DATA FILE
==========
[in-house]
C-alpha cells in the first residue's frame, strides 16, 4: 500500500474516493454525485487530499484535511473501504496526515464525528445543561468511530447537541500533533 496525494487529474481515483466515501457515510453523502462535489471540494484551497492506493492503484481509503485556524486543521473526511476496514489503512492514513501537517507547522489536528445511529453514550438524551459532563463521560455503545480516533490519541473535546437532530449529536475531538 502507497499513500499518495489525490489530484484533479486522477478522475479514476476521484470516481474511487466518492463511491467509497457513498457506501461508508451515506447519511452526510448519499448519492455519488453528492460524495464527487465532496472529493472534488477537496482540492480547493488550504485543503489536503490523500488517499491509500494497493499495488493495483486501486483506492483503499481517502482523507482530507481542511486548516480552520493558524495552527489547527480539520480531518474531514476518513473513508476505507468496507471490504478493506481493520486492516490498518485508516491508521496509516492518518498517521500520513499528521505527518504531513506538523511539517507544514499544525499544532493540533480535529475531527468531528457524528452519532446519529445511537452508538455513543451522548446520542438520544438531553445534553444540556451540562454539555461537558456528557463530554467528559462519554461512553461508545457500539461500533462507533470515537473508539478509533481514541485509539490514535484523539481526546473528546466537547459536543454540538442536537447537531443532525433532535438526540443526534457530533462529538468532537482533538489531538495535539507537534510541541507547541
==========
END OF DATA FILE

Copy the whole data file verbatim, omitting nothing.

[in-house]
C-alpha cells in the first residue's frame, strides 16, 4: 500500500474516493454525485487530499484535511473501504496526515464525528445543561468511530447537541500533533 496525494487529474481515483466515501457515510453523502462535489471540494484551497492506493492503484481509503485556524486543521473526511476496514489503512492514513501537517507547522489536528445511529453514550438524551459532563463521560455503545480516533490519541473535546437532530449529536475531538 502507497499513500499518495489525490489530484484533479486522477478522475479514476476521484470516481474511487466518492463511491467509497457513498457506501461508508451515506447519511452526510448519499448519492455519488453528492460524495464527487465532496472529493472534488477537496482540492480547493488550504485543503489536503490523500488517499491509500494497493499495488493495483486501486483506492483503499481517502482523507482530507481542511486548516480552520493558524495552527489547527480539520480531518474531514476518513473513508476505507468496507471490504478493506481493520486492516490498518485508516491508521496509516492518518498517521500520513499528521505527518504531513506538523511539517507544514499544525499544532493540533480535529475531527468531528457524528452519532446519529445511537452508538455513543451522548446520542438520544438531553445534553444540556451540562454539555461537558456528557463530554467528559462519554461512553461508545457500539461500533462507533470515537473508539478509533481514541485509539490514535484523539481526546473528546466537547459536543454540538442536537447537531443532525433532535438526540443526534457530533462529538468532537482533538489531538495535539507537534510541541507547541